No, NASA didn't find a parallel universe where time is running backwards

No, NASA didn't find a parallel universe where time is running backwards

Social media is great at spreading rumours, but usually, it’s because most things are open to interpretation… or lazy reading by some journalist. With that we bring some unfortunate news, scientists haven’t actually discovered a parallel universe. But you might think they have based on multiple reports from across the web.

After an experiment in Antarctica by ANITA, which involves an array of radio antennas attached to a helium balloon which flies over the Antarctic ice sheet at 37,000 meters, so that the antennas can “listen” to the cosmos and detect high-energy particles, known as neutrinos, which are constantly flying at our planet. Sounds like some crazy science fiction, but that’s what’s happening!

Just quickly though – these particles pose no threats to us. There are estimates suggest 100 trillion neutrinos pass through your body every second. You can’t feel a thing, can you?

So how did this rumour start?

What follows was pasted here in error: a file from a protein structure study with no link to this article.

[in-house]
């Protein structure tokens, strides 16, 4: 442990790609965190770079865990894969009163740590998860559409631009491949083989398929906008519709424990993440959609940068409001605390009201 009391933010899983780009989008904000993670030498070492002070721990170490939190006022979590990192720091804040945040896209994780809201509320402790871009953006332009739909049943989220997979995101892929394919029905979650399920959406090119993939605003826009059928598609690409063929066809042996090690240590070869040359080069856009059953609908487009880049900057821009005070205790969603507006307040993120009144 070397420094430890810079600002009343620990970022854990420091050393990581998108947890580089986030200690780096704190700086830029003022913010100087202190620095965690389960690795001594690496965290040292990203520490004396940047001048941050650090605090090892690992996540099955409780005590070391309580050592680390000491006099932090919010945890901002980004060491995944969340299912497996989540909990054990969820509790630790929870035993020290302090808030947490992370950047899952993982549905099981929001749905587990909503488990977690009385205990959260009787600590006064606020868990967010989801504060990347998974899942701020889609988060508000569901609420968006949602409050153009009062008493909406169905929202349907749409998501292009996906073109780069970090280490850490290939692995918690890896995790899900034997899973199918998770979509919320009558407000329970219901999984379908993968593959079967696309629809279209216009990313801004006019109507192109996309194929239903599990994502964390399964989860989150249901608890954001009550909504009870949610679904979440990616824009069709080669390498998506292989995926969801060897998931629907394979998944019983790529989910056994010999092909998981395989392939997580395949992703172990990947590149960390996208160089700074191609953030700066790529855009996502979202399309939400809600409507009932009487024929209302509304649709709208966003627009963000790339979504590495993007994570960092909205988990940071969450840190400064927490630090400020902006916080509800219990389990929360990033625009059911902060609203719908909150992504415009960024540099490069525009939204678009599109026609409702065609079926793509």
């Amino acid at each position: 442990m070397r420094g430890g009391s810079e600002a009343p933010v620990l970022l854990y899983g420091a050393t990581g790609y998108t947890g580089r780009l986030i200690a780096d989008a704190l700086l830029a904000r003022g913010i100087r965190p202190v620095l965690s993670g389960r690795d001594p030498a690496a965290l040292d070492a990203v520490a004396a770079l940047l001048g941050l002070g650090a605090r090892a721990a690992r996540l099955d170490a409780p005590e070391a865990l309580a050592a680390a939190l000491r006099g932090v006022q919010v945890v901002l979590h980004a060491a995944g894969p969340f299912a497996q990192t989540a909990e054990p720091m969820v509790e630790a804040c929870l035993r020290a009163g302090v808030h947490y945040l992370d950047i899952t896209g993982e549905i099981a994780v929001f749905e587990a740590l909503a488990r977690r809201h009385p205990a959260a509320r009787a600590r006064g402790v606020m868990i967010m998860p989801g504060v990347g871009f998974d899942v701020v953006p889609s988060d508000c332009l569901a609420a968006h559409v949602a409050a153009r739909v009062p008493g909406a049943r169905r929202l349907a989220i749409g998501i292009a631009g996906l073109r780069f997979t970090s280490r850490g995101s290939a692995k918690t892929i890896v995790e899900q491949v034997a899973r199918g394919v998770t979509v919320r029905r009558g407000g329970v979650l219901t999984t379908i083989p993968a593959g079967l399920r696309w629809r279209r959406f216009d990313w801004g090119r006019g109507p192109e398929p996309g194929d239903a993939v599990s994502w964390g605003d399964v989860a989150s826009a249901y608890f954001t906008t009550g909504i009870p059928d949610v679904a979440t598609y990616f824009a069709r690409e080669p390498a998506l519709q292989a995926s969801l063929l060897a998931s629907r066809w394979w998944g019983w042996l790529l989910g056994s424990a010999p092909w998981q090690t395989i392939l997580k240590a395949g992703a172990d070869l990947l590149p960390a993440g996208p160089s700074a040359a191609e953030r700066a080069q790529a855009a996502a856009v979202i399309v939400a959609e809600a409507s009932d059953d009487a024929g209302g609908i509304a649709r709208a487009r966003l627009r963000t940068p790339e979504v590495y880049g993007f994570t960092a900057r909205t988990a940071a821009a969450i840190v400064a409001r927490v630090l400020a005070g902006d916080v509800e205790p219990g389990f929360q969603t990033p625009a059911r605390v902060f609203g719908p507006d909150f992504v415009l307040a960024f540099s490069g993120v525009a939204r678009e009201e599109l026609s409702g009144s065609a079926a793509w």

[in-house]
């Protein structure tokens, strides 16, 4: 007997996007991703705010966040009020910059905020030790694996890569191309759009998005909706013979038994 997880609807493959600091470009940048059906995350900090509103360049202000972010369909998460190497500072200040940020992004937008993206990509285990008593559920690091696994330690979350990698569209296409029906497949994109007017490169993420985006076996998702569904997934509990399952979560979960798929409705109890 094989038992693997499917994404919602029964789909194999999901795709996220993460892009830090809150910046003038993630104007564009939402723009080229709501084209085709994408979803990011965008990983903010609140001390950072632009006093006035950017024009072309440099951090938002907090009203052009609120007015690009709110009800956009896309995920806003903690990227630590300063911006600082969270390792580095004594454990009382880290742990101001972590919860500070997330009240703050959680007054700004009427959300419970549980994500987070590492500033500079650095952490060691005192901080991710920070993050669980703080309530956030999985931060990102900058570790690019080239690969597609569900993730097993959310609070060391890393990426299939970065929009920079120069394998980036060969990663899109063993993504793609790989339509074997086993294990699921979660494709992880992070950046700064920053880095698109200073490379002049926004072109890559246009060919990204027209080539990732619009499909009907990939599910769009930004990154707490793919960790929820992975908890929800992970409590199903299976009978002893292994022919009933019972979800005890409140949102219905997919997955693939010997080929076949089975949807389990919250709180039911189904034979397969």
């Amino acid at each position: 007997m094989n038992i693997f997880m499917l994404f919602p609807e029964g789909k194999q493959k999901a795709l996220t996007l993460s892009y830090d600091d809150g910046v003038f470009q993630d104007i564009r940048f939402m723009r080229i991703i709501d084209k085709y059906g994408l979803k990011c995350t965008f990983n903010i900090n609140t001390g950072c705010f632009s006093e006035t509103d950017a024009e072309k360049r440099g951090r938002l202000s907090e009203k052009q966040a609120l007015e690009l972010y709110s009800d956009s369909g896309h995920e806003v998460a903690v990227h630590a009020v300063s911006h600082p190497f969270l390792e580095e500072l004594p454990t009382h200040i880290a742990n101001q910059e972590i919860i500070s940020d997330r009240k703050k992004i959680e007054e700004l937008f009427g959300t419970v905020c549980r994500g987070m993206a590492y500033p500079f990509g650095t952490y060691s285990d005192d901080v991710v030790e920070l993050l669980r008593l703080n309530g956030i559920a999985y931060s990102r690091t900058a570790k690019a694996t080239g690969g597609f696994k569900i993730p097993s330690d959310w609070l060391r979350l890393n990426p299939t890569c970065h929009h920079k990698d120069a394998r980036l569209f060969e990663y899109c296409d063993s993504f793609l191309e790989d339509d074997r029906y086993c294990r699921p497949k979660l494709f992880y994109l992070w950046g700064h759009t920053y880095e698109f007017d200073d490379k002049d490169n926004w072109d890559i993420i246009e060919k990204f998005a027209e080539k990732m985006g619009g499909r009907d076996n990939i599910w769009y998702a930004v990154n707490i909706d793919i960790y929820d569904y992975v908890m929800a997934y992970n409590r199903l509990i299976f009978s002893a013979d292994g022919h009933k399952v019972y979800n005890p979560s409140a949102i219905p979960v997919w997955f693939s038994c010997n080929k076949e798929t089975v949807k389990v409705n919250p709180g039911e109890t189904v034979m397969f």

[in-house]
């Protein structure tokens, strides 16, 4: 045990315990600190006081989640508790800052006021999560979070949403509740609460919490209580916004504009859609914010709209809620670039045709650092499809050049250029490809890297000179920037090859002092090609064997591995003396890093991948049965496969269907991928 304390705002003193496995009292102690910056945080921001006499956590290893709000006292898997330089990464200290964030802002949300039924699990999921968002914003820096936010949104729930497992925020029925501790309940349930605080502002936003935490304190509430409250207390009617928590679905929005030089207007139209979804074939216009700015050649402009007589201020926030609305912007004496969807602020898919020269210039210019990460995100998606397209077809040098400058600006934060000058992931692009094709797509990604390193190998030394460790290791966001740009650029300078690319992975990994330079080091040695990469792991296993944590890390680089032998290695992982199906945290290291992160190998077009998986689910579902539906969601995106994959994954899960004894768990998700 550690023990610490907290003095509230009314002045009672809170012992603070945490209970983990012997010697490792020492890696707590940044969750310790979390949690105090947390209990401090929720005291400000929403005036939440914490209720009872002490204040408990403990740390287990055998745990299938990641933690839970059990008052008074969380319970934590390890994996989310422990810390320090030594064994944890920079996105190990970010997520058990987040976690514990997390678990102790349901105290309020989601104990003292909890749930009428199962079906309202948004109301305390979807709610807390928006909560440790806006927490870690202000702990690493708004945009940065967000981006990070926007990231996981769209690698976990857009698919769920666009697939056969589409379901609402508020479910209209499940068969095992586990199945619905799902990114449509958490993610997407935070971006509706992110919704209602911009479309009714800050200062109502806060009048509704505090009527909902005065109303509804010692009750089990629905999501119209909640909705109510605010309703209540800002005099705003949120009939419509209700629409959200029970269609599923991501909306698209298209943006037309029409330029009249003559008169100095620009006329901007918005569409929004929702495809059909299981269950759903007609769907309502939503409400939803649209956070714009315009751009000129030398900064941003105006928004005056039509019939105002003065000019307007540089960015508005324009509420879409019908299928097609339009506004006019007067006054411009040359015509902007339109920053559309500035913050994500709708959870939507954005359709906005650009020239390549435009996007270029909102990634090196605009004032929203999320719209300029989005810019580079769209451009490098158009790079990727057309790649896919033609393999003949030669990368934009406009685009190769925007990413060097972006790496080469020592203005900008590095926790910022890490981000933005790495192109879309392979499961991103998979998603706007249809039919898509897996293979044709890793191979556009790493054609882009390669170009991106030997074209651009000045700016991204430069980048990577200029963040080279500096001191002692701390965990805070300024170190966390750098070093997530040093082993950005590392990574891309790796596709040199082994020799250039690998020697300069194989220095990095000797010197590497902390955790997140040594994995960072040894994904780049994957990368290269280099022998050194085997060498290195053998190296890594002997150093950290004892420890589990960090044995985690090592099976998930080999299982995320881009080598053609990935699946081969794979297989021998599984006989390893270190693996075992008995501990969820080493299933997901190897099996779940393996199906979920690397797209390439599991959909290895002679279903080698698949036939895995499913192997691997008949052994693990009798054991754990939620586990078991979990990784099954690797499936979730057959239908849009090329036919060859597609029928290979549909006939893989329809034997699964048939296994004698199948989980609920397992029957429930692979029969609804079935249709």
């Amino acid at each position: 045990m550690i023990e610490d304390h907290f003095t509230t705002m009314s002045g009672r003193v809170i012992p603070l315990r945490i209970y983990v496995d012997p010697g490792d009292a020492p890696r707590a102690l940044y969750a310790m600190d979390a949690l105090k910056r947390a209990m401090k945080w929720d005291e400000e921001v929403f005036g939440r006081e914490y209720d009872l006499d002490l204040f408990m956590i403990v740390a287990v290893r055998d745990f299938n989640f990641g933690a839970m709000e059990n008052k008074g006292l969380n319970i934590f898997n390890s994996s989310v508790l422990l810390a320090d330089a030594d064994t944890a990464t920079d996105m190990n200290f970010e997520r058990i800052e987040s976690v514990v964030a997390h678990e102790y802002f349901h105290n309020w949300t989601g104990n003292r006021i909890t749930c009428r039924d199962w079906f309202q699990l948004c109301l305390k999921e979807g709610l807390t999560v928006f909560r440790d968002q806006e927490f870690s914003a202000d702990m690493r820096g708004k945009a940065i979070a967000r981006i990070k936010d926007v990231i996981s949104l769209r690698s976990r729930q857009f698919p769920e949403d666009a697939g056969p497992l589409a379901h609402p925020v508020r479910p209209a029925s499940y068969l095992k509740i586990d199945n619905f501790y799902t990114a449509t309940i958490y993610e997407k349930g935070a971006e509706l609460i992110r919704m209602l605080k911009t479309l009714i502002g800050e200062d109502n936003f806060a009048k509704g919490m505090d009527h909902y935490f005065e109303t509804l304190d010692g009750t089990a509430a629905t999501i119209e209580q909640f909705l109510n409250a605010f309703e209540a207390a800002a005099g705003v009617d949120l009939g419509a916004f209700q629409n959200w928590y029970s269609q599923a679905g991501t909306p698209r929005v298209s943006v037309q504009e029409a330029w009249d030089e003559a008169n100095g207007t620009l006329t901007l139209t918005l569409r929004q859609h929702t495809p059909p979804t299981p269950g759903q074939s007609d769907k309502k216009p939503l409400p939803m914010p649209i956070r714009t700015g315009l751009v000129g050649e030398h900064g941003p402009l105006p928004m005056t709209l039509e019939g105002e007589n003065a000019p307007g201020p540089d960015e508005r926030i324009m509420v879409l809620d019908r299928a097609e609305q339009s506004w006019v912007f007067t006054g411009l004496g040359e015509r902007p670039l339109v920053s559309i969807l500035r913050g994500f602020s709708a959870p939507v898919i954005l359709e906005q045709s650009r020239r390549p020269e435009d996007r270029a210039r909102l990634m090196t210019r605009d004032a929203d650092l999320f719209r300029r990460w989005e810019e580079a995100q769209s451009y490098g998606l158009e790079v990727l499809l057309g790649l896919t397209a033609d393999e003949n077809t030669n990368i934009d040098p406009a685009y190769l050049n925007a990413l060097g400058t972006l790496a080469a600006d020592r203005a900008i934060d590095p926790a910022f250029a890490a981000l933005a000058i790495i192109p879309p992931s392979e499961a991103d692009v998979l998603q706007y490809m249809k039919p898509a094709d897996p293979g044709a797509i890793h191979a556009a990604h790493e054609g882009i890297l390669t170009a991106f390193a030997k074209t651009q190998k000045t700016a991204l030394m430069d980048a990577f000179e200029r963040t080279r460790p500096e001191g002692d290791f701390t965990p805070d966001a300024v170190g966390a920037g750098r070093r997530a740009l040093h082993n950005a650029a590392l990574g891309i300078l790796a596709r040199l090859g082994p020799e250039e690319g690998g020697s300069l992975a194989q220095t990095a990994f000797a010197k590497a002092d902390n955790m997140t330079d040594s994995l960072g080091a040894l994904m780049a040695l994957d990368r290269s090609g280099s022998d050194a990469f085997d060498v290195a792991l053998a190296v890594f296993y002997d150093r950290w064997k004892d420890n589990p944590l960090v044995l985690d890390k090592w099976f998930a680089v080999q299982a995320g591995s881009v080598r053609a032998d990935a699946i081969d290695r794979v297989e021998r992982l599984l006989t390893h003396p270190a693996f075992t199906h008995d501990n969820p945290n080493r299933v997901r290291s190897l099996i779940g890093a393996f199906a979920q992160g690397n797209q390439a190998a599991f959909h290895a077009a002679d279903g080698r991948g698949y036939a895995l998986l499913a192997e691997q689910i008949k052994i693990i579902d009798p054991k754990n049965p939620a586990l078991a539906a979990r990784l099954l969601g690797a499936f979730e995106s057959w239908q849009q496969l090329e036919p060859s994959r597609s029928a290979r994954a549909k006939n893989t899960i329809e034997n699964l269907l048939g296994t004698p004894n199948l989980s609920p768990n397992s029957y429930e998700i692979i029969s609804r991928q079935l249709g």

You will have to thank New Scientist for that. Just about all related articles are traced back to an April 8 report in New Scientist, or even a post by New York Post, which describes some exciting research with the Antarctic Impulsive Transient Antenna, or ANITA. However, NASA didn’t really find evidence of a parallel universe, especially one where time ran backwards.

“There are a number of potential candidate particles that could account for the results from ANITA,” says Geraint Lewis, an astrophysicist at the University of Sydney. 

“Whilst parallel universes sound exciting and sexy when discussing the ANITA signal, alternative ideas are still on the table,” Lewis notes.

Lewis isn’t saying that the idea is wrong, but there is a lot of evidence against it.

Peter Gorham, the principal investigator on ANITA, says it’s “some unfortunate tabloid journalism” and notes an early report by the Daily Star “just made some things up about myself and our experiment.” 

Gorham has requested the New York Post remove their made-up version of the story.

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